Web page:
Archaeometry and Mural Paintings in Ancient Peru: A Transdisciplinary Approach to Apprehend the Prehispanic Artisan Painters
Author(s): Véronique Wright
Mural art is an artistic expression common to most of the Prehispanic societies and it was often investigated though iconographic point of view. Nevertheless, the recent researches particularly on Moche mural paintings (1st-8th century) have demonstrated the archaeometry contribution to study these polychromic vestiges. Indeed it constitutes a valued tool to apprehend these ancient societies and to preserve its exceptional painting patrimony.
Thus, until 2012, a new research project is developed in the marks of the program named "Origines, Héritages et Dynamiques" of the French Institute of Andean Studies in Lima. It aims to comprehend the origins of Prehispanic mural art and its spatiotemporal evolution up to the Spanish Conquest. Thanks to a transdisciplinary approach, the main objective is to characterize the pictorial technology in order to reconstitute the "chaîne opératoire" established by the painters along the time.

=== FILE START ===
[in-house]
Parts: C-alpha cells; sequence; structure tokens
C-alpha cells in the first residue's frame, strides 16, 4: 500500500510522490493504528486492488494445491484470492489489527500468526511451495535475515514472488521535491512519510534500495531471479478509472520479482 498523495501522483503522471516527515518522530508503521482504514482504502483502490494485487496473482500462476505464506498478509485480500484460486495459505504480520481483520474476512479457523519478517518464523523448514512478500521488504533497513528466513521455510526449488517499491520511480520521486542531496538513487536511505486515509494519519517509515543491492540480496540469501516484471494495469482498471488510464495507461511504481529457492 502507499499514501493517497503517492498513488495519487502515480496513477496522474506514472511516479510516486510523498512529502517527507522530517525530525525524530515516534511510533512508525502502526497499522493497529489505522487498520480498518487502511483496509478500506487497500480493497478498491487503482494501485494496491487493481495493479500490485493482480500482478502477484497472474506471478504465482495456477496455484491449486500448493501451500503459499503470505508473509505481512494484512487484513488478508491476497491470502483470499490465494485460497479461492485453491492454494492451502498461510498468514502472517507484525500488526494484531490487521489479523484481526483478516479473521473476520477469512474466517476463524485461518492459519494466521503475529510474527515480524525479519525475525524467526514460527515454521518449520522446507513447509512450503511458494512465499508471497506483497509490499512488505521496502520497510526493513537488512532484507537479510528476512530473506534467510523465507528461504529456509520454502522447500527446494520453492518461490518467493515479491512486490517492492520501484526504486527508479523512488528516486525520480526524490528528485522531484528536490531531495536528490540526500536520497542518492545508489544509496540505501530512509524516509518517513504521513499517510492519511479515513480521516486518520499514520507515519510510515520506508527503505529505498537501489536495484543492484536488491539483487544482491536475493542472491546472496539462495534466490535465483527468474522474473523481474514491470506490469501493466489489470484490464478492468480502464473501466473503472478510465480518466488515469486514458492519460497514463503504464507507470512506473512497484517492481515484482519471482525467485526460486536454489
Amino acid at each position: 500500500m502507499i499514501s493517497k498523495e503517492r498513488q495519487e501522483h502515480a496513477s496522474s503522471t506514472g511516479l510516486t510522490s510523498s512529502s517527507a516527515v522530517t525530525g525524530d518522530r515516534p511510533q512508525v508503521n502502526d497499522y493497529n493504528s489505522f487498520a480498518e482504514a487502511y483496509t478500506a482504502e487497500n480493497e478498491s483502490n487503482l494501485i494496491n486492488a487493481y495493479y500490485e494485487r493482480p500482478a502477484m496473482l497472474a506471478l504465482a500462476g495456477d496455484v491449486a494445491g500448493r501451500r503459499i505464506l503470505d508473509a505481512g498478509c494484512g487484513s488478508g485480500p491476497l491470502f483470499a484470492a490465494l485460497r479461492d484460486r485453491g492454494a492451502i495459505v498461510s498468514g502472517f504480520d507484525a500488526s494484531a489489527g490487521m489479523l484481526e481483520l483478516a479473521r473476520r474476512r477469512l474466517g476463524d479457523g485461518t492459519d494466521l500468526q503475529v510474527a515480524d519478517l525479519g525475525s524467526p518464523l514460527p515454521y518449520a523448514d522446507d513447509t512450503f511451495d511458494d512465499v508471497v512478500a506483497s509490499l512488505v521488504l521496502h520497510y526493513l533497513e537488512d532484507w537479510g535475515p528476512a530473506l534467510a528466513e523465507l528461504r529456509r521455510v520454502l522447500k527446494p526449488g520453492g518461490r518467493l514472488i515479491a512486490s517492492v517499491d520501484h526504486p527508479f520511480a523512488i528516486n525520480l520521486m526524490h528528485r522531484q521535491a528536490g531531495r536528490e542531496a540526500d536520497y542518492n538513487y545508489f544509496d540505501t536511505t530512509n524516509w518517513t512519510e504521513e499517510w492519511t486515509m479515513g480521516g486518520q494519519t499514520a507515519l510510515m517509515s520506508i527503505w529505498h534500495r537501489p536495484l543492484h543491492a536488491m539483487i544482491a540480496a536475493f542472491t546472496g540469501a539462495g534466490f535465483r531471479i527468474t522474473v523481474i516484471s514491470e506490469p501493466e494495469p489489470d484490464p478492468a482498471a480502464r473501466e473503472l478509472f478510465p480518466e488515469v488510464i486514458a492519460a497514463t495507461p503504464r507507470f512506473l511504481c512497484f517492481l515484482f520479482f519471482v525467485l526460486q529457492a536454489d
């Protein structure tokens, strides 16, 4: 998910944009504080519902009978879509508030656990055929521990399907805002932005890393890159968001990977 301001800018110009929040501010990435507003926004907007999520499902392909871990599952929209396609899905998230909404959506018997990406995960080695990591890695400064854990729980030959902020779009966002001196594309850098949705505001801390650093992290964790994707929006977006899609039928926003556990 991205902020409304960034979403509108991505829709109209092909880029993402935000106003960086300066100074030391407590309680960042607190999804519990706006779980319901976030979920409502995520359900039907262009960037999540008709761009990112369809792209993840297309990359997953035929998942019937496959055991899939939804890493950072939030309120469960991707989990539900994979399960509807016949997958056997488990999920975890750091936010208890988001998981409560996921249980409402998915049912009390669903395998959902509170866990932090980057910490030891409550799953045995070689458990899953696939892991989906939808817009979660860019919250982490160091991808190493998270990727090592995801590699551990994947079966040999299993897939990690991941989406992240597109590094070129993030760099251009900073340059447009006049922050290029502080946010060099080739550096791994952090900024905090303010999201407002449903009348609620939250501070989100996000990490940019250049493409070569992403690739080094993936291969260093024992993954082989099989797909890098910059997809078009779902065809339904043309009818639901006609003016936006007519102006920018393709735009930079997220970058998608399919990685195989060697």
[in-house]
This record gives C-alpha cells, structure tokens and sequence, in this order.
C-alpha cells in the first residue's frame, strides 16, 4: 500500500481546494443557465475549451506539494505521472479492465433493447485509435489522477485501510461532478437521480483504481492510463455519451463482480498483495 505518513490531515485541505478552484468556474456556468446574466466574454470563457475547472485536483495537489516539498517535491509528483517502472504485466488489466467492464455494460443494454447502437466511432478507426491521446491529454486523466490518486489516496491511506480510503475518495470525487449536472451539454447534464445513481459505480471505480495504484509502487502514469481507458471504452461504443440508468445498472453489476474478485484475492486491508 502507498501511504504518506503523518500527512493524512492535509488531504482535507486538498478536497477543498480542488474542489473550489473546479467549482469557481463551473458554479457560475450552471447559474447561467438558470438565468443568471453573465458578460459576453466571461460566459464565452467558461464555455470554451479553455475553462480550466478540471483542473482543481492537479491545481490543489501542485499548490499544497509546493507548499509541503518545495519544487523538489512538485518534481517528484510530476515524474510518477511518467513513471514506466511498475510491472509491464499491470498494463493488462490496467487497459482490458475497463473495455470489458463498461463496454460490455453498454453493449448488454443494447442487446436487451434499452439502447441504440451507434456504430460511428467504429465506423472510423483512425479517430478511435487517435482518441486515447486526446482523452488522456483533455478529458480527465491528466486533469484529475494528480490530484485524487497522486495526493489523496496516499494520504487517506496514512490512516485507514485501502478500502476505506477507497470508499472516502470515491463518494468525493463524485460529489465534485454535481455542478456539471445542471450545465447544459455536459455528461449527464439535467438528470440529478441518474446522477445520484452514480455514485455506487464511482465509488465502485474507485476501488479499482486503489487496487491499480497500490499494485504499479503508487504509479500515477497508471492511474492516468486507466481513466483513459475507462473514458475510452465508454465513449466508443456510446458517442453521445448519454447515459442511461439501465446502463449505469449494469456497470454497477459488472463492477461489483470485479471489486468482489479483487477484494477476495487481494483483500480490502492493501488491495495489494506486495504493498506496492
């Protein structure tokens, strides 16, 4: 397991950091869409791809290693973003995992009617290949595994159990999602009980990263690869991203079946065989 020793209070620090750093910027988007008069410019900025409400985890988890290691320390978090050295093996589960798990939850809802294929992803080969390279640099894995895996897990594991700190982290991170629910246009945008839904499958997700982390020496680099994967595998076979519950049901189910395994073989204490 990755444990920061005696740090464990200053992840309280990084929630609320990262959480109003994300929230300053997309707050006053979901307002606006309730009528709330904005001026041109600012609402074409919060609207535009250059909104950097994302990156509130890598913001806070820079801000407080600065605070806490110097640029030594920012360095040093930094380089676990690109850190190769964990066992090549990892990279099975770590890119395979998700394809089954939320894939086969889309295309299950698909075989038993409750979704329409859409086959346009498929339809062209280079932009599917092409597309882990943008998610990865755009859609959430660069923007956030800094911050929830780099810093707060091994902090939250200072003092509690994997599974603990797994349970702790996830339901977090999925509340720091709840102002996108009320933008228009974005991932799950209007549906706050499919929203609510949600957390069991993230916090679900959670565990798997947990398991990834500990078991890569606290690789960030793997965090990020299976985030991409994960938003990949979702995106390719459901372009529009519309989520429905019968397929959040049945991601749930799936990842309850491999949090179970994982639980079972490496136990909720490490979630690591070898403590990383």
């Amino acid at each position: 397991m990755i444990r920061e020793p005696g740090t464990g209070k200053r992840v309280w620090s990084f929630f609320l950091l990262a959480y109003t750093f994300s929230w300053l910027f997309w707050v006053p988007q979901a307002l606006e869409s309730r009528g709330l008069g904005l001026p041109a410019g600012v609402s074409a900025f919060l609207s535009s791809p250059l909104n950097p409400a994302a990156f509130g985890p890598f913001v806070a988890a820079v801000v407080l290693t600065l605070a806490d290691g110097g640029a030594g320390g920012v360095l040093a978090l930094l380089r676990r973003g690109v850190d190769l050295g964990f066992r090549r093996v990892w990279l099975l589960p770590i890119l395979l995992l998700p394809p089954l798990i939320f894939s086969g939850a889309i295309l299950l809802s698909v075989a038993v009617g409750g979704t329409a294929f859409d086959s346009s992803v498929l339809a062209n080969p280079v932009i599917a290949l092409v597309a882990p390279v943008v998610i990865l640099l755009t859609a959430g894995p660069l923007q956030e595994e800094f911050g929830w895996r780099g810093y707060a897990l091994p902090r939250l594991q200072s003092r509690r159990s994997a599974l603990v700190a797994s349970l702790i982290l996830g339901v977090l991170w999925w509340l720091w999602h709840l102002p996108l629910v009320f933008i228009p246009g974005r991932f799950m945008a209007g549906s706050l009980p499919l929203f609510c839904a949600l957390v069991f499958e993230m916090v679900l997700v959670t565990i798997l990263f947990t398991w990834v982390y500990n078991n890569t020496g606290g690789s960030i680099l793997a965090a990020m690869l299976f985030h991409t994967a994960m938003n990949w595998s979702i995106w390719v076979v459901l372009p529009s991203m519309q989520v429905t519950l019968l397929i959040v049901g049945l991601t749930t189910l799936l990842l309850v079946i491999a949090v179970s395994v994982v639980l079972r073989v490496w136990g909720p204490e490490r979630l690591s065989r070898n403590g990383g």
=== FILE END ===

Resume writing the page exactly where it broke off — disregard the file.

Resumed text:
Though several cases from Ventarrón (2500-1600 BC) with the oldest murals in Peru, up to Tambo Colorado Inca fortress, it is possible to draw up a panorama of this artistic expression. The results obtained allow us to understand the significance and the interest of using such a protocol to investigate mural paintings, as well as patrimony conservation and technical and anthropological issues.
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Archaeometry and Mural Paintings in Ancient Peru: A Transdisciplinary Approach to Apprehend the Prehispanic Artisan Painters. Véronique Wright. Presented at The 80th Annual Meeting of the Society for American Archaeology, San Francisco, California. 2015 ( tDAR id: 396338)
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min long: -93.691; min lat: -56.945 ; max long: -31.113; max lat: 18.48 ;